#5




Hi Tim and Reg,
Thank you for your valuable information. Is there any website or textbook that actually shows the stepbystep calculation of this magic number which has been quoted so often in the cable industry? You know most video cables and connectors have characteristic impedance, 75 Ohms. I am not afraid of math. I just like to understand the details of its derivation.  Harry 
#6




Harry wrote:
Hi Tim and Reg, Thank you for your valuable information. Is there any website or textbook that actually shows the stepbystep calculation of this magic number which has been quoted so often in the cable industry? You know most video cables and connectors have characteristic impedance, 75 Ohms. I am not afraid of math. I just like to understand the details of its derivation.  Harry What you're seeking is in the book _Antenna Theory, Analysis and Design_ by Constantine A. Balanis, ISBN 0471592684. 73, Tom Donaly, KA6RUH 
#7




Transmission line calculations are much easier than antenna calculations.
To a first approximation: Zo = SQRT(L/C); where L = inductance per unit length, and C = capacitance per unit length. Harry wrote: Hi Tim and Reg, Thank you for your valuable information. Is there any website or textbook that actually shows the stepbystep calculation of this magic number which has been quoted so often in the cable industry? You know most video cables and connectors have characteristic impedance, 75 Ohms. I am not afraid of math. I just like to understand the details of its derivation.  Harry 
#8




"Ham op" wrote Transmission line calculations are much easier than antenna calculations. ===================================== Antenna conductors ARE transmission lines and the same sort of calculations apply.  Reg. 
#9




Harry wrote:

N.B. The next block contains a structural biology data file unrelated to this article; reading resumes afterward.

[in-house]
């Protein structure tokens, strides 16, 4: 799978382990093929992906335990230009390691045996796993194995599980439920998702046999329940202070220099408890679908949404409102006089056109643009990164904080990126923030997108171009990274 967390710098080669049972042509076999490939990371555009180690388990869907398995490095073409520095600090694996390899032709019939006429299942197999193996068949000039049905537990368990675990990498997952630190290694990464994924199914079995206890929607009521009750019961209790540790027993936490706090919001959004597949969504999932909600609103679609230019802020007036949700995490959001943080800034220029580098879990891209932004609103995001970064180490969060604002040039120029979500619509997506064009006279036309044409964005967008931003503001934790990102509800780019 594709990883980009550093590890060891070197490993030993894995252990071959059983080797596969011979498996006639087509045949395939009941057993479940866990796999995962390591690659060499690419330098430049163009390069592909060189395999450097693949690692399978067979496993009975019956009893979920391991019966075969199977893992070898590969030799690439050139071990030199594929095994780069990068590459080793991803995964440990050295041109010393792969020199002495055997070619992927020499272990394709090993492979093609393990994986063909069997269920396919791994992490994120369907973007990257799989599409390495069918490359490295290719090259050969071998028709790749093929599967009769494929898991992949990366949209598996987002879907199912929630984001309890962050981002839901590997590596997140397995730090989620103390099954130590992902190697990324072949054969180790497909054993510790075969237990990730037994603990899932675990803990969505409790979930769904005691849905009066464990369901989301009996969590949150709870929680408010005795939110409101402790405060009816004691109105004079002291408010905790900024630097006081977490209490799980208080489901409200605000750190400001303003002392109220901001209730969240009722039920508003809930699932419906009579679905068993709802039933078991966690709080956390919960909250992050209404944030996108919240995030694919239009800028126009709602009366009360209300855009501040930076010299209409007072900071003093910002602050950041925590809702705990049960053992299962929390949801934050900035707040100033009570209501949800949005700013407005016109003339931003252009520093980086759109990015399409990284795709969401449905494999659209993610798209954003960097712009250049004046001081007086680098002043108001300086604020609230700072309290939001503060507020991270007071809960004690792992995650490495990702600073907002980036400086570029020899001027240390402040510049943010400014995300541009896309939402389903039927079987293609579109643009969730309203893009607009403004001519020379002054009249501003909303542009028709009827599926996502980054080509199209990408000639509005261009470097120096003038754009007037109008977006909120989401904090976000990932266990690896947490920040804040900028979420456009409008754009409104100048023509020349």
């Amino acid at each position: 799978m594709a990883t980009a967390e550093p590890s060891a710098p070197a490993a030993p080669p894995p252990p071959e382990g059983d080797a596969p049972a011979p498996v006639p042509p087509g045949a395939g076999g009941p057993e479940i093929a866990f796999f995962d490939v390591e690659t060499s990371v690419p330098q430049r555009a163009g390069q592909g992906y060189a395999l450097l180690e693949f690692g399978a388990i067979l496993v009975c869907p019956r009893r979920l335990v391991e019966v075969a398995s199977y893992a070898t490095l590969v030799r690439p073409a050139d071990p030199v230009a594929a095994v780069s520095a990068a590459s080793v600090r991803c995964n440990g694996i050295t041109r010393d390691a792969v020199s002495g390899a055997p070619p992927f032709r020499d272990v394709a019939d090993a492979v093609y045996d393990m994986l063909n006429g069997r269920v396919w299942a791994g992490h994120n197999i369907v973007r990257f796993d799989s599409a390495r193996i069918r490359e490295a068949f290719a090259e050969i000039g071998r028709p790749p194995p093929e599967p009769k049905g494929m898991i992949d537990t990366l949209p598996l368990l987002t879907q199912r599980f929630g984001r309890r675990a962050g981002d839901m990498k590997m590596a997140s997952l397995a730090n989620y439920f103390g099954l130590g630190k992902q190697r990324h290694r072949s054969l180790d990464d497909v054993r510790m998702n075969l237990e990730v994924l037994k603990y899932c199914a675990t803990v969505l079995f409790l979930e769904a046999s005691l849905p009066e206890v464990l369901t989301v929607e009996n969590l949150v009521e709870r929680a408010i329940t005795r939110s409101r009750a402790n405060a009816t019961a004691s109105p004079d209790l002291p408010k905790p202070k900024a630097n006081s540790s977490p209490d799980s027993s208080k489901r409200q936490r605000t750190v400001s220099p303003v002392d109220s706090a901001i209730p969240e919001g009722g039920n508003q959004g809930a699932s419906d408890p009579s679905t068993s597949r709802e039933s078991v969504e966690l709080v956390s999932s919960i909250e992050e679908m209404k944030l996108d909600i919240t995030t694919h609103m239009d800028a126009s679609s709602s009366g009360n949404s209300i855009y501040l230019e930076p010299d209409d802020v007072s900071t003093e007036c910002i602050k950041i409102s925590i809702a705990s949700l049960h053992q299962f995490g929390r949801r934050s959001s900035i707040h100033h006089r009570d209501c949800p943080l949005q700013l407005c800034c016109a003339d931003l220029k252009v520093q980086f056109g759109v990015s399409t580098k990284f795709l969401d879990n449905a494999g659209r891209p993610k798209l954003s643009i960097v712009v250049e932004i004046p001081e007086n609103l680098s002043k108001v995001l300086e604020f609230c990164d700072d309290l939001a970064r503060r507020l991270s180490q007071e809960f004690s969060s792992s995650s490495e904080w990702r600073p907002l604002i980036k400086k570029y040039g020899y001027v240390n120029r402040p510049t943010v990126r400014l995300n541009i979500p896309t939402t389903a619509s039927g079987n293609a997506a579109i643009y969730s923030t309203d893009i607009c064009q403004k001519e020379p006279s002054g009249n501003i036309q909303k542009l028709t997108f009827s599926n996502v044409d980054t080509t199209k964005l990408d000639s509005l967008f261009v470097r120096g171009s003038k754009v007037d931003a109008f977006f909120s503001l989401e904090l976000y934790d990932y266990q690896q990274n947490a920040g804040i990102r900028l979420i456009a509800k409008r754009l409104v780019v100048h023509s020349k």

I am a newbi in antennas. Here's my question: I know that a halfwave dipole in free space has a feedpoint impedance of approximately 73 ohms. Can anyone tell me **exactly** how this number is calculated. From "Antenna Theory" by Balanis: Rr = 2*Prad/Io^2 = 73 ohms (493) Prad is found by integrating the Poynting Vector over a certain radius. Io is the current maximum magnitude. The ASCII limitation prevents much more than this.  73, Cecil http://www.qsl.net/w5dxp == Posted via Newsfeeds.Com  UnlimitedUncensoredSecure Usenet News== http://www.newsfeeds.com The #1 Newsgroup Service in the World! 100,000 Newsgroups = East/WestCoast Server Farms  Total Privacy via Encryption = 
#10




Harry wrote:
Thank you for your valuable information. Is there any website or textbook that actually shows the stepbystep calculation of this magic number which has been quoted so often in the cable industry? "Antenna Theory" by Balanis, second edition, Chapter 4.  73, Cecil http://www.qsl.net/w5dxp == Posted via Newsfeeds.Com  UnlimitedUncensoredSecure Usenet News== http://www.newsfeeds.com The #1 Newsgroup Service in the World! 100,000 Newsgroups = East/WestCoast Server Farms  Total Privacy via Encryption =